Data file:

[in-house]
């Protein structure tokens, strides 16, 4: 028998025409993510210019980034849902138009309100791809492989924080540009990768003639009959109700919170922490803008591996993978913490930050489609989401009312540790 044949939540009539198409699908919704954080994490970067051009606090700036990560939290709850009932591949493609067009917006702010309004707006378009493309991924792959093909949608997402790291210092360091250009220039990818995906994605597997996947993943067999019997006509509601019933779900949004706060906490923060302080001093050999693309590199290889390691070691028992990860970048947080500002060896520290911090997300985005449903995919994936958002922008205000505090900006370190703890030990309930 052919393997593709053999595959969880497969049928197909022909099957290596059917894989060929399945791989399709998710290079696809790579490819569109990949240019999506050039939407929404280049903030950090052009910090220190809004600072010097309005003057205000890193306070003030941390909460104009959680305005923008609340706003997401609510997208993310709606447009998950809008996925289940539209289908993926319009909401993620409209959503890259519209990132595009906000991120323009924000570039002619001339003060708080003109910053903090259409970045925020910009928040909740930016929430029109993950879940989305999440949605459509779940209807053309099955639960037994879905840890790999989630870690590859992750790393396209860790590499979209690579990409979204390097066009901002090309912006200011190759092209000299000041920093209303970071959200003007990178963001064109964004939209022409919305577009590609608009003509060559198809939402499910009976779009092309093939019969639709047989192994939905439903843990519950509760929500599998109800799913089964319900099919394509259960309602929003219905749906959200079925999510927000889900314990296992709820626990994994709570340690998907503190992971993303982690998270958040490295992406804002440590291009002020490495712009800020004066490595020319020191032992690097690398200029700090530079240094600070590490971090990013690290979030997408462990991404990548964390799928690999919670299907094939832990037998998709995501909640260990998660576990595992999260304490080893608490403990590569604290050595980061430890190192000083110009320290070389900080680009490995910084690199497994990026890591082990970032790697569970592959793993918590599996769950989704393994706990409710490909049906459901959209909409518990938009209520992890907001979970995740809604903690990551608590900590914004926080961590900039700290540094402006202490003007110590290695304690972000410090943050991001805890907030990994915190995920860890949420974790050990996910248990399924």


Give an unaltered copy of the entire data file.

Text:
[in-house]
């Protein structure tokens, strides 16, 4: 028998025409993510210019980034849902138009309100791809492989924080540009990768003639009959109700919170922490803008591996993978913490930050489609989401009312540790 044949939540009539198409699908919704954080994490970067051009606090700036990560939290709850009932591949493609067009917006702010309004707006378009493309991924792959093909949608997402790291210092360091250009220039990818995906994605597997996947993943067999019997006509509601019933779900949004706060906490923060302080001093050999693309590199290889390691070691028992990860970048947080500002060896520290911090997300985005449903995919994936958002922008205000505090900006370190703890030990309930 052919393997593709053999595959969880497969049928197909022909099957290596059917894989060929399945791989399709998710290079696809790579490819569109990949240019999506050039939407929404280049903030950090052009910090220190809004600072010097309005003057205000890193306070003030941390909460104009959680305005923008609340706003997401609510997208993310709606447009998950809008996925289940539209289908993926319009909401993620409209959503890259519209990132595009906000991120323009924000570039002619001339003060708080003109910053903090259409970045925020910009928040909740930016929430029109993950879940989305999440949605459509779940209807053309099955639960037994879905840890790999989630870690590859992750790393396209860790590499979209690579990409979204390097066009901002090309912006200011190759092209000299000041920093209303970071959200003007990178963001064109964004939209022409919305577009590609608009003509060559198809939402499910009976779009092309093939019969639709047989192994939905439903843990519950509760929500599998109800799913089964319900099919394509259960309602929003219905749906959200079925999510927000889900314990296992709820626990994994709570340690998907503190992971993303982690998270958040490295992406804002440590291009002020490495712009800020004066490595020319020191032992690097690398200029700090530079240094600070590490971090990013690290979030997408462990991404990548964390799928690999919670299907094939832990037998998709995501909640260990998660576990595992999260304490080893608490403990590569604290050595980061430890190192000083110009320290070389900080680009490995910084690199497994990026890591082990970032790697569970592959793993918590599996769950989704393994706990409710490909049906459901959209909409518990938009209520992890907001979970995740809604903690990551608590900590914004926080961590900039700290540094402006202490003007110590290695304690972000410090943050991001805890907030990994915190995920860890949420974790050990996910248990399924």